Guest Post: How Racists Are Made Into Unicorns – 廖顯禕 (Liao Shen-yi)

This post was originally published here.

People evolve a language in order to describe and thus control their circumstances, or in order not to be submerged by a reality that they cannot articulate. […] It goes without saying, then, that language is also a political instrument, means, and proof of power.

— James Baldwin, “If Black English Isn’t a Language, Then Tell Me, What Is?


The “White Supremacy” Controversy

It’s a few Twitter outrage cycle past, so you probably need a quick refresher. Kevin Drum of Mother Jones wrote a post urging people to reserve the word “white supremacy” for Neo-Nazis and the KKK, and not for the underlying racist structures of which Neo-Nazis and the KKK are merely the most visible parts. Predictably, this misguided post received some pushback, especially from those familiar with the term’s origins.

More curious to me was Conor Friedersdorf’s defense of Kevin Drum:

It is awful to stigmatize people as cringeworthy for failing to speak in the vernacular of a tiny, insular subculture. Neither journalists nor academics speaking to a general audience can insist a term’s only meaning is a contested usage so little known that it confounds a longtime employee of Mother Jones and many residents of the Upper West Side. And it is deeply counterproductive to stigmatize those who use the common meaning of a well-known term with words like “embarrassing,” and “mortifying.”

There is the obvious, uncontroversial point that, all else being equal, people should not be stigmatized for not knowing a word’s meaning. On that I agree. But there is also the quietly controversial point about power and language engineering that Friedersdorf is making, wittingly or not. That, I want to explore more.

Friedersdorf seems to implicitly endorse a majoritarian view about language: a word’s meaning is the one accepted by the majority. So, in this case, the meaning of “white supremacy” is the one familiar to Kevin Drum and residents of the Upper West Side: it’s the stuff that only Neo-Nazis and the KKK are into, whatever those academics say.

As an academic, I don’t doubt that we deserve complaints about our jargons. But it’s worth noting here that the use of “white supremacy” to refer to structural racism is not only a part of privileged academics’ vernacular. Instead, as Chauncey DeVega notes, it goes back to WEB Du Bois and Frederick Douglass and, well, Black Americans developing the language to talk about their experiences. This subculture might too be tiny (compared to the white majority) and insulated (though not by their choice), but they deserve the credit for this vernacular.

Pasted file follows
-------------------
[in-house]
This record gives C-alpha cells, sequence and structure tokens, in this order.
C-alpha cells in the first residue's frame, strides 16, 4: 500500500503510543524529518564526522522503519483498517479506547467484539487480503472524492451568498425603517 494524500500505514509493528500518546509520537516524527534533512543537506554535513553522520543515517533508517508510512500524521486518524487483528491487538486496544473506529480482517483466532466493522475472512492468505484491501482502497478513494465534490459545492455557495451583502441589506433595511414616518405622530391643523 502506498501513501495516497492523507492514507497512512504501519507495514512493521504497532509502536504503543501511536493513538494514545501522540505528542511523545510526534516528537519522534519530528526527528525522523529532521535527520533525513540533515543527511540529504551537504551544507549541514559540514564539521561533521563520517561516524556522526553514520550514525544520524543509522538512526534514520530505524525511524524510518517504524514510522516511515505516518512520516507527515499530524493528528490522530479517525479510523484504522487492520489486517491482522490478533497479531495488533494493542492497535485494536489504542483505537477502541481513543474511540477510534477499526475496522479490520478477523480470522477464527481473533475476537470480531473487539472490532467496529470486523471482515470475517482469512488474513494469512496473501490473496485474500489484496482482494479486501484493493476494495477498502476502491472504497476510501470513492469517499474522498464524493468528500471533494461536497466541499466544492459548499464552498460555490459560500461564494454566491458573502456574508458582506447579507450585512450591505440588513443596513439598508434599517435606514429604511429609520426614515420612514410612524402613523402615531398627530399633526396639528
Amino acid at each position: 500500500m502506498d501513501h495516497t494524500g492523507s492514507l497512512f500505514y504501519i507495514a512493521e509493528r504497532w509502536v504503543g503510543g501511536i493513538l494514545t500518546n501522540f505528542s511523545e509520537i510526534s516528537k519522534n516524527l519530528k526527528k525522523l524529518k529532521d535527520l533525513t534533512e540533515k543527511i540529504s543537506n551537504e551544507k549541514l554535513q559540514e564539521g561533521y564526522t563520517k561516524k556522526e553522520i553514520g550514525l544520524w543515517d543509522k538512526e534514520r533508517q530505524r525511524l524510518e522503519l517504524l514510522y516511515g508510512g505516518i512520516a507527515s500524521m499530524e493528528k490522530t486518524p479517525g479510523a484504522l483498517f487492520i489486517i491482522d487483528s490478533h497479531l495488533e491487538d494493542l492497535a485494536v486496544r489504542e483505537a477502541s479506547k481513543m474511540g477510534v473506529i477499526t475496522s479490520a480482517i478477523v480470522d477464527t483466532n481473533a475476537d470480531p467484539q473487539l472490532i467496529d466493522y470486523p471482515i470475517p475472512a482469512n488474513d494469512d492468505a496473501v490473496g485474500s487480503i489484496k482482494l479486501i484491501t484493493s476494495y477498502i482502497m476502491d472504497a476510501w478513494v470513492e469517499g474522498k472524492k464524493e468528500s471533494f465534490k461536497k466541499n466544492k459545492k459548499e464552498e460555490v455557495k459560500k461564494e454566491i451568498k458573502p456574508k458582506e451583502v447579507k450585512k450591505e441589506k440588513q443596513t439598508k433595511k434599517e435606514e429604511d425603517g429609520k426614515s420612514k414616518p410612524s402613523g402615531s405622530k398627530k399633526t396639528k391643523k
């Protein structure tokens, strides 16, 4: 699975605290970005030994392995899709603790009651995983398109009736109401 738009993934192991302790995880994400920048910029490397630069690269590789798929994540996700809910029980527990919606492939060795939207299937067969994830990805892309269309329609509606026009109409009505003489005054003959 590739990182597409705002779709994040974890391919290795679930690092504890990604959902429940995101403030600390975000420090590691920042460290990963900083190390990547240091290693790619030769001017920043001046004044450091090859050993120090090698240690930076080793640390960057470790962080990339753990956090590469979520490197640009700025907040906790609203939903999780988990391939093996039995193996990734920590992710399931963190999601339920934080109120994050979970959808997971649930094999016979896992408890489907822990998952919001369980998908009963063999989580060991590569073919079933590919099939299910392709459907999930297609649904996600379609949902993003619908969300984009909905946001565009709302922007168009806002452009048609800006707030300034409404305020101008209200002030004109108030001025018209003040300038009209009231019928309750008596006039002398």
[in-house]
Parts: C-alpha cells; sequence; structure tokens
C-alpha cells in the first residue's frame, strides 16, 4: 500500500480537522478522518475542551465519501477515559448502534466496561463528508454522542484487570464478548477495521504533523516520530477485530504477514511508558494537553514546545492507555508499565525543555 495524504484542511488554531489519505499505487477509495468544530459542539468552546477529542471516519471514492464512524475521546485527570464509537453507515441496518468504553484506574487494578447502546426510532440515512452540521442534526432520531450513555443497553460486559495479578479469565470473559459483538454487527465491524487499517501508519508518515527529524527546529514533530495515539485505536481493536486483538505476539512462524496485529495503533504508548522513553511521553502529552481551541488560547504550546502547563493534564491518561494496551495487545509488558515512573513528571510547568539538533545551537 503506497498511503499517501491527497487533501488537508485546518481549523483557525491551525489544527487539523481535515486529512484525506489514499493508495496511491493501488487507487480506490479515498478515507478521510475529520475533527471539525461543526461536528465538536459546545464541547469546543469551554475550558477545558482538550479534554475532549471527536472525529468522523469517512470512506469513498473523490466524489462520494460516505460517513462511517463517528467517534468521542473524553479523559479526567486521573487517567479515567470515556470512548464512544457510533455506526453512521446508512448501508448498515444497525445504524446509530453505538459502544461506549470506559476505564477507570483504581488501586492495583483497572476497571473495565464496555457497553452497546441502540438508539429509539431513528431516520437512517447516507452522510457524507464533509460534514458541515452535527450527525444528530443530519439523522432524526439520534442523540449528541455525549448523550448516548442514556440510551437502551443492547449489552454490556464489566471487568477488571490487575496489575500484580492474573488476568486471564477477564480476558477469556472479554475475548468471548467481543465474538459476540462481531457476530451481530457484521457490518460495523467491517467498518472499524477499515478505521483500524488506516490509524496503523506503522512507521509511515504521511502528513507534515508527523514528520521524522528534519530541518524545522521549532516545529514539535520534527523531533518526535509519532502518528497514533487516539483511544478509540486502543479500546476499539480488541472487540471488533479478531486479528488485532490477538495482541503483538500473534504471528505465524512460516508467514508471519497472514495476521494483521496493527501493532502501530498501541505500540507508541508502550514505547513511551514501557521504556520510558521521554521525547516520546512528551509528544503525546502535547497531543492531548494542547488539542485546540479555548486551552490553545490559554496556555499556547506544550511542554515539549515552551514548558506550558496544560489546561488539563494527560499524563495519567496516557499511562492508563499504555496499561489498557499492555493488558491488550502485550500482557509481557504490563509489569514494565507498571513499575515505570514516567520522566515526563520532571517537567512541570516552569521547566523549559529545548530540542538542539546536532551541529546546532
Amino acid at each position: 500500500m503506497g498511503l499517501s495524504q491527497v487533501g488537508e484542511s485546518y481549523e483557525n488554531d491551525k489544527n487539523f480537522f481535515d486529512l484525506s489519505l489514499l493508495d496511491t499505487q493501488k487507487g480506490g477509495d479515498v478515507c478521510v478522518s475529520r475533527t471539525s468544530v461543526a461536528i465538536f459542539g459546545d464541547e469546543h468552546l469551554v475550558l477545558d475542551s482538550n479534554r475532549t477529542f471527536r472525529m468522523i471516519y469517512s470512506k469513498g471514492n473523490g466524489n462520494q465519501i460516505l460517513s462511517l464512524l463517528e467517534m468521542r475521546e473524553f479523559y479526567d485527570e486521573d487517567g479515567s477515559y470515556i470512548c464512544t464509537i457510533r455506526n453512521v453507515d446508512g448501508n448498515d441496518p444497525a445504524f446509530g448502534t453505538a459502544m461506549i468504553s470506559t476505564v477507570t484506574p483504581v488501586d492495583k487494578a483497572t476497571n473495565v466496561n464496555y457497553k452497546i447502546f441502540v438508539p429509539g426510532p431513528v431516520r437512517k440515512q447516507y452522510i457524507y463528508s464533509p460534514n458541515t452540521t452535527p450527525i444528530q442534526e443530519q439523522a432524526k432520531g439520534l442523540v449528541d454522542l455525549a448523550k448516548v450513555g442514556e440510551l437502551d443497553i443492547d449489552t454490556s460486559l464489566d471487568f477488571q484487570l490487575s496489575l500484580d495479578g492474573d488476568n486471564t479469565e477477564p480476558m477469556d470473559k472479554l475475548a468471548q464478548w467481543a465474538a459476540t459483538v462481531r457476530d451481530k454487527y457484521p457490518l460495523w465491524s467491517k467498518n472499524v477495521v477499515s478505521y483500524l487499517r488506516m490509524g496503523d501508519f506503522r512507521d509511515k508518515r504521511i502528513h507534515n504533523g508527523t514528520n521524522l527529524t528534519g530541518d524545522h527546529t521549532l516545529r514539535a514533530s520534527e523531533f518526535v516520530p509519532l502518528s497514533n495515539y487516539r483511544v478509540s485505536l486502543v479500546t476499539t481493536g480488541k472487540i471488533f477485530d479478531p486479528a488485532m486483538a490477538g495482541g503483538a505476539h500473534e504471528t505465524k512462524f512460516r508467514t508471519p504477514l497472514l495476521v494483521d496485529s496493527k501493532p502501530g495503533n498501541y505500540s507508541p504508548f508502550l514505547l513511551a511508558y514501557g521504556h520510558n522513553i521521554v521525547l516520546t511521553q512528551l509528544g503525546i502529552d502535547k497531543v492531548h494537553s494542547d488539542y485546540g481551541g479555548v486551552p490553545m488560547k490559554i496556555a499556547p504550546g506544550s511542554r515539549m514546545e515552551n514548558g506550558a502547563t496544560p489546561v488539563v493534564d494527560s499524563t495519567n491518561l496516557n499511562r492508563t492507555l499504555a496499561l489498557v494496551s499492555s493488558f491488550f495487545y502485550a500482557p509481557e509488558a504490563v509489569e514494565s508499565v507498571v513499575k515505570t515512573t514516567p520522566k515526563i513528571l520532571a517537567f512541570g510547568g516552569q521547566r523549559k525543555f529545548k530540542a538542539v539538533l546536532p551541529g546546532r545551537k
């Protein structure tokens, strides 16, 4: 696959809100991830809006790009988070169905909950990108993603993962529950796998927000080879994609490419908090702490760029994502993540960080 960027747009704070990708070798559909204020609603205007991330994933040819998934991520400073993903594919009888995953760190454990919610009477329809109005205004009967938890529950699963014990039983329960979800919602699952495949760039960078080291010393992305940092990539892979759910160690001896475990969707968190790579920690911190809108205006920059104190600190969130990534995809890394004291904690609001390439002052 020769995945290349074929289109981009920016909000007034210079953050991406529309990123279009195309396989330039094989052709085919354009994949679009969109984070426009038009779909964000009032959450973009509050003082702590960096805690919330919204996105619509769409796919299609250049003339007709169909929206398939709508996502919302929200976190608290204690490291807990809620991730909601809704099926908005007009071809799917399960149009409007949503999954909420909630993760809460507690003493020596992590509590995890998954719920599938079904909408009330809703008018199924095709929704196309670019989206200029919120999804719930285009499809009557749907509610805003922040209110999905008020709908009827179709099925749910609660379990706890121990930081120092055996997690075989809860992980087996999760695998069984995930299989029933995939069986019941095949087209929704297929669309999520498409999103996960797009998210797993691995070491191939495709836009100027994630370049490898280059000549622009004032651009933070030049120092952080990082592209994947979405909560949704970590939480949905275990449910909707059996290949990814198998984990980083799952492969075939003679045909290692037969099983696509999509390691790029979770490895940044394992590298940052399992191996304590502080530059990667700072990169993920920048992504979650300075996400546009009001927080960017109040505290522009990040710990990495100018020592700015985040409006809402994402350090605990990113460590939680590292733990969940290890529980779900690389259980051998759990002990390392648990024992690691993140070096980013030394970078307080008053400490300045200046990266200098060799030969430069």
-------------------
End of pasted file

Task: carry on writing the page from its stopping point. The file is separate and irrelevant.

Such precision about the subculture, though, is irrelevant to the majoritarian view about language. On this view, no subculture can ask the majority to speak the way that they do. The language is the one spoken by the majority, the vernaculars are spoken by the subcultures — whatever Baldwin says. As such, no subculture can insist on their vernacular meanings of a term. In fact, the meaning of a term accepted by the majority is — by definition!—the common meaning of the term in the language. And so the meaning of “white supremacy” is, and must be, the one familiar to Kevin Drum (who is white) and residents of the Upper West Side (who are very white).

And that is what Friedersdorf seems to be expressing. It is not the obvious, uncontroversial point that, all else being equal, people should not be stigmatized for not knowing a word’s meaning. It is in fact a thesis about who gets to decide a word’s meaning: the subcultures must not insist on their meanings, especially when they conflict with the ones accepted by the dominant culture. As such, it is a view about language that prescribes the recreation and reinforcement of existing power structures in our talks.

The No-Racist Phenomenon

While the majoritarian view of language is rarely explicitly stated, it is implicitly endorsed by many. To fully make sense of its implications, we need to consider another curious modern linguistic phenomenon: the word “racist” apparently cannot refer to any person in the actual world. That is, our language has been engineered such that there are no racists.

There is racism, of course. The word “racist” exists, obviously. And, without a doubt, the word is associated with the concept of a racist, which we certainly have in our heads.